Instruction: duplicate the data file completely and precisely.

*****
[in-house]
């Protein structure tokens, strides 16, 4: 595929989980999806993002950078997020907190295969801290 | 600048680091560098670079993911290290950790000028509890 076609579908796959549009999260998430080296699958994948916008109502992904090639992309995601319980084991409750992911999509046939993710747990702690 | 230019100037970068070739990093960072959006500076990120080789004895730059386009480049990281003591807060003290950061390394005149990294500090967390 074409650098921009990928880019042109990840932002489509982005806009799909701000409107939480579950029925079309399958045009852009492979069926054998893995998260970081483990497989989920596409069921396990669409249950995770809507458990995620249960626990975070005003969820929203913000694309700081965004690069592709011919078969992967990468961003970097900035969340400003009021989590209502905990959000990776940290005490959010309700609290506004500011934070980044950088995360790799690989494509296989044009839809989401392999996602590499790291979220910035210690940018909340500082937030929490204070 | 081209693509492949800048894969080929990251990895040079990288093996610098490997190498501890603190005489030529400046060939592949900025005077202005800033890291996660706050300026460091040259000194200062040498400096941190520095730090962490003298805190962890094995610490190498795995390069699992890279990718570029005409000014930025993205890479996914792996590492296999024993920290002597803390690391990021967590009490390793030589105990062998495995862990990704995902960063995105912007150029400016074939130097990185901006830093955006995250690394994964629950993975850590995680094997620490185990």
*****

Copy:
[in-house]
């Protein structure tokens, strides 16, 4: 595929989980999806993002950078997020907190295969801290 | 600048680091560098670079993911290290950790000028509890 076609579908796959549009999260998430080296699958994948916008109502992904090639992309995601319980084991409750992911999509046939993710747990702690 | 230019100037970068070739990093960072959006500076990120080789004895730059386009480049990281003591807060003290950061390394005149990294500090967390 074409650098921009990928880019042109990840932002489509982005806009799909701000409107939480579950029925079309399958045009852009492979069926054998893995998260970081483990497989989920596409069921396990669409249950995770809507458990995620249960626990975070005003969820929203913000694309700081965004690069592709011919078969992967990468961003970097900035969340400003009021989590209502905990959000990776940290005490959010309700609290506004500011934070980044950088995360790799690989494509296989044009839809989401392999996602590499790291979220910035210690940018909340500082937030929490204070 | 081209693509492949800048894969080929990251990895040079990288093996610098490997190498501890603190005489030529400046060939592949900025005077202005800033890291996660706050300026460091040259000194200062040498400096941190520095730090962490003298805190962890094995610490190498795995390069699992890279990718570029005409000014930025993205890479996914792996590492296999024993920290002597803390690391990021967590009490390793030589105990062998495995862990990704995902960063995105912007150029400016074939130097990185901006830093955006995250690394994964629950993975850590995680094997620490185990």